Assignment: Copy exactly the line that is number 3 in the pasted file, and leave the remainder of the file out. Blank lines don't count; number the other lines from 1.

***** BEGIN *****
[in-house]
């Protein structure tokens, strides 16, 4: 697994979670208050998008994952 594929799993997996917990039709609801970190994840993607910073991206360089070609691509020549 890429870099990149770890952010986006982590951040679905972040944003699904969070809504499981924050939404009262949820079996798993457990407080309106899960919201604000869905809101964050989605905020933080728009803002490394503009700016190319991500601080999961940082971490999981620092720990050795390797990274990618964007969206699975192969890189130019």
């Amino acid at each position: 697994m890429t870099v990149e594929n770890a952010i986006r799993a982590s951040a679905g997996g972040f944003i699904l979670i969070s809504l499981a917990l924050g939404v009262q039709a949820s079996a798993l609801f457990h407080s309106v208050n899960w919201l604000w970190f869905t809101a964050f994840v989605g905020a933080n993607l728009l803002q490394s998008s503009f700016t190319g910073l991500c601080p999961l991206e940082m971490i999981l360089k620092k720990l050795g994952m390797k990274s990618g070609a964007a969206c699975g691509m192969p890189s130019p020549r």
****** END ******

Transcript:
């Amino acid at each position: 697994m890429t870099v990149e594929n770890a952010i986006r799993a982590s951040a679905g997996g972040f944003i699904l979670i969070s809504l499981a917990l924050g939404v009262q039709a949820s079996a798993l609801f457990h407080s309106v208050n899960w919201l604000w970190f869905t809101a964050f994840v989605g905020a933080n993607l728009l803002q490394s998008s503009f700016t190319g910073l991500c601080p999961l991206e940082m971490i999981l360089k620092k720990l050795g994952m390797k990274s990618g070609a964007a969206c699975g691509m192969p890189s130019p020549r």